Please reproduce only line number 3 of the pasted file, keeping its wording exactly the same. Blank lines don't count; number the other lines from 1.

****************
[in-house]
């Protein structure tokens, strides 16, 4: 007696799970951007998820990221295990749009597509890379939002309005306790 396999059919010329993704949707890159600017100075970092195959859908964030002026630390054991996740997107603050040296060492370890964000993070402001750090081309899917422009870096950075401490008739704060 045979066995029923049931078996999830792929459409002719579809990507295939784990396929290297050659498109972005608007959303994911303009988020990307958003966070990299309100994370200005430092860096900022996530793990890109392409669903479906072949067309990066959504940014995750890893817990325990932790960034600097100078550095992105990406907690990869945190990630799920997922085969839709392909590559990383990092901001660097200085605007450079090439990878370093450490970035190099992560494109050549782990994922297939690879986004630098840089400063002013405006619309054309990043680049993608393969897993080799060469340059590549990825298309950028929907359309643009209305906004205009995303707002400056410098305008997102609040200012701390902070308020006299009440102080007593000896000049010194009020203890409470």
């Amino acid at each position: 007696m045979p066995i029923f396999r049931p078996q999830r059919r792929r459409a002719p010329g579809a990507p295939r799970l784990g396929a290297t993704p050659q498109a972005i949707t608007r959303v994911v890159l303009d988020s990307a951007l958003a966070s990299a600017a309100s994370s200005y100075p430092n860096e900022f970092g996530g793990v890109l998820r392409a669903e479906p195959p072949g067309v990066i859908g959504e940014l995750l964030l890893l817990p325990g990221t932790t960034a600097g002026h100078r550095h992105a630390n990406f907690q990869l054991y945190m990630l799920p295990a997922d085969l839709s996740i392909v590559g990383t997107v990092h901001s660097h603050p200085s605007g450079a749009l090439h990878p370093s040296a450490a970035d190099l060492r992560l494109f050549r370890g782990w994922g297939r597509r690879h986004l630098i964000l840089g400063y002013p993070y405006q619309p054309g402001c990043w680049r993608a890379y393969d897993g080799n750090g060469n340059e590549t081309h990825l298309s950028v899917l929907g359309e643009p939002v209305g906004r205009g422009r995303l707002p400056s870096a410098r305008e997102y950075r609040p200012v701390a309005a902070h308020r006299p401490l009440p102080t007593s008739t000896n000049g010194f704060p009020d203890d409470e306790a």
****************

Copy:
């Amino acid at each position: 007696m045979p066995i029923f396999r049931p078996q999830r059919r792929r459409a002719p010329g579809a990507p295939r799970l784990g396929a290297t993704p050659q498109a972005i949707t608007r959303v994911v890159l303009d988020s990307a951007l958003a966070s990299a600017a309100s994370s200005y100075p430092n860096e900022f970092g996530g793990v890109l998820r392409a669903e479906p195959p072949g067309v990066i859908g959504e940014l995750l964030l890893l817990p325990g990221t932790t960034a600097g002026h100078r550095h992105a630390n990406f907690q990869l054991y945190m990630l799920p295990a997922d085969l839709s996740i392909v590559g990383t997107v990092h901001s660097h603050p200085s605007g450079a749009l090439h990878p370093s040296a450490a970035d190099l060492r992560l494109f050549r370890g782990w994922g297939r597509r690879h986004l630098i964000l840089g400063y002013p993070y405006q619309p054309g402001c990043w680049r993608a890379y393969d897993g080799n750090g060469n340059e590549t081309h990825l298309s950028v899917l929907g359309e643009p939002v209305g906004r205009g422009r995303l707002p400056s870096a410098r305008e997102y950075r609040p200012v701390a309005a902070h308020r006299p401490l009440p102080t007593s008739t000896n000049g010194f704060p009020d203890d409470e306790a």